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Integrating Current Technology into Search and Recovery Operations

Search and recovery operations currently conducted by Fire and Law Enforcement Search and Rescue Teams often rely on outdated technology. Fish finders, inexpensive, low resolution sidescan sonars, and trained divers are the most used tools to search for downed planes, sunken ships, contraband, and missing persons. This application note will demonstrate an integrated approach using current, state of the art technologies in survey and inspection for search and rescue.

Seafloor Systems, Inc. manufactures, sells, and rents hydrographic survey equipment and complete systems. Our office is in the Foothills of the Sierra Nevada Mountain range due east of Sacramento, CA. In addition to being less than 2 hours from the San Francisco Bay area, Seafloor is surrounded by multiple lakes, reservoirs, and rivers that are largely fed by snowmelt from the Sierra. It is in these local lakes and rivers that many search and recovery operations conducted by local fire and Law Enforcement personnel take place. Seafloor has found that many of these agencies rely on an average of 15-year-old search technology, consisting of discontinued side scan sonars, fish finders, and ROV systems that are not working, not repairable due to end of life, or too complicated for their members to operate and interpret data from.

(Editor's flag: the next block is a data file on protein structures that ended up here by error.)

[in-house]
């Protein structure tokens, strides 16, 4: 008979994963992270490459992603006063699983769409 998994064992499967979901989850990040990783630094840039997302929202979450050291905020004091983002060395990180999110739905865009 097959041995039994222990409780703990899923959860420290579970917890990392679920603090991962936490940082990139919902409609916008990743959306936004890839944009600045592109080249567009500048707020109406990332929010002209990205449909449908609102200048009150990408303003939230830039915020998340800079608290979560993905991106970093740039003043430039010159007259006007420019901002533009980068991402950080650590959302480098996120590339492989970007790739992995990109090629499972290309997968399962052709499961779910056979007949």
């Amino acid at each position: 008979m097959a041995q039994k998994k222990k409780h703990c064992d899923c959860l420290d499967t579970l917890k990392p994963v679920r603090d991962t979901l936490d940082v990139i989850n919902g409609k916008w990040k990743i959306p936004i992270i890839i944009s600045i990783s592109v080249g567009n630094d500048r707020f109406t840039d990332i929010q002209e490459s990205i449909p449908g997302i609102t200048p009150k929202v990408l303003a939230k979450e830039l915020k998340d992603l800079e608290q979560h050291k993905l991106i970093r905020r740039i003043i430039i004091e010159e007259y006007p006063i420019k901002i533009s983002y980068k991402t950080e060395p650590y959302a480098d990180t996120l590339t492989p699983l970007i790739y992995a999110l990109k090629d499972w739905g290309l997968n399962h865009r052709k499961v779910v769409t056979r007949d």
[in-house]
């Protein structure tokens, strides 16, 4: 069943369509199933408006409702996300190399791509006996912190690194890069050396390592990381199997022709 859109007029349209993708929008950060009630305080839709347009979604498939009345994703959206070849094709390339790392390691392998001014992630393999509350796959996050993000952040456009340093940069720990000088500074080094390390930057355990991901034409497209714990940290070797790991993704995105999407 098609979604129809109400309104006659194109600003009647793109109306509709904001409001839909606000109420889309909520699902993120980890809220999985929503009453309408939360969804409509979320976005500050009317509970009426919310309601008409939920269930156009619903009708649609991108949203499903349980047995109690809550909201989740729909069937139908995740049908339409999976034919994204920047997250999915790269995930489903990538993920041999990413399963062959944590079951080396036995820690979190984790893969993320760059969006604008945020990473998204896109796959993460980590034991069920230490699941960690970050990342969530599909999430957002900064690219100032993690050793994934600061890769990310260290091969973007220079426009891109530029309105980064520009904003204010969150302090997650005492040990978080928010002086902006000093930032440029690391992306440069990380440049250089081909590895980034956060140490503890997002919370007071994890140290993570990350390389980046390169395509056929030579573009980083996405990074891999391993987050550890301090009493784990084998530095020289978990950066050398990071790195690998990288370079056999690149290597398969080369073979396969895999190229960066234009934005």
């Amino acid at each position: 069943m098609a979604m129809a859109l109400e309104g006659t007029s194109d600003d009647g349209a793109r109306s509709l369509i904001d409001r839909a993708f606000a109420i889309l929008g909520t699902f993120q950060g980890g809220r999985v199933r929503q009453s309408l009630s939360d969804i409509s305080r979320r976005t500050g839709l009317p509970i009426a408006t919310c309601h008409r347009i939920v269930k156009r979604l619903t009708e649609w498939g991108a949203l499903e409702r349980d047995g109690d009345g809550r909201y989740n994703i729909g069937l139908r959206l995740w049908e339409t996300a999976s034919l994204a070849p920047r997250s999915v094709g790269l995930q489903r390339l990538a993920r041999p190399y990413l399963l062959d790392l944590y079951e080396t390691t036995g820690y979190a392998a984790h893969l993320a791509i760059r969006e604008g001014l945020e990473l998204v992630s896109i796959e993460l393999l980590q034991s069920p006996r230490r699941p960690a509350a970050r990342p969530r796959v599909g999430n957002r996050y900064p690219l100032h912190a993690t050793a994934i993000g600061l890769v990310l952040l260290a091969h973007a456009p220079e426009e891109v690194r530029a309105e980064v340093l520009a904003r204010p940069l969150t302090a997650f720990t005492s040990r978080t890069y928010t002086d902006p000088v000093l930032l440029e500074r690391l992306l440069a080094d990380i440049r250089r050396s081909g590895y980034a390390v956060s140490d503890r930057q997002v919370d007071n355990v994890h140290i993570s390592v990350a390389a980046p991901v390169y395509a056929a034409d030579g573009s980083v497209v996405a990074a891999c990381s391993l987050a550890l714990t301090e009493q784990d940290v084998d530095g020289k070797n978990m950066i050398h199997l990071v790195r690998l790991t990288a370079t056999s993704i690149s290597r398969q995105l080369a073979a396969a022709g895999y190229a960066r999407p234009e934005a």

Technology in the Survey, Hydrographic, and Marine sectors has leapfrogged several times in the last two decades, producing more efficient, higher resolution, portable systems that are much easier to use, and much more affordable than their 10-15 year old predecessors. Seafloor Systems has been part of this evolution since our inception and has over twenty years’ of experience operating/renting/selling the available systems on the market. We integrate the best available tools to get the specified work done and meet the performance objectives within the allotted budget.

As a provider of hydrographic survey systems for conducting high-resolution bathymetric surveys, Seafloor has taken the initiative to integrate and utilize current technology on Search and Recovery (SAR) missions. In this sector, Seafloor utilizes multibeam echosounder technology as the primary search tool instead of a typical towed sidescan sonar system.

Sidescan sonar needs to be towed close to the bottom to produce usable results. This adds the complications of tow cables, potential snagging on underwater debris/trees, and a large amount of interpretation of sonar imagery results which only comes with repeat experience. Conversely, multibeam echosounders are deployed from a surface ship and can be configured to operate in 3D bathymetric mode, as well as backscatter modes, providing both 3D cloud points and 2D (Sidescan) sonar imagery from a single sensor. Interpretation of “objects” or “targets” is clear and intuitive to the untrained eye.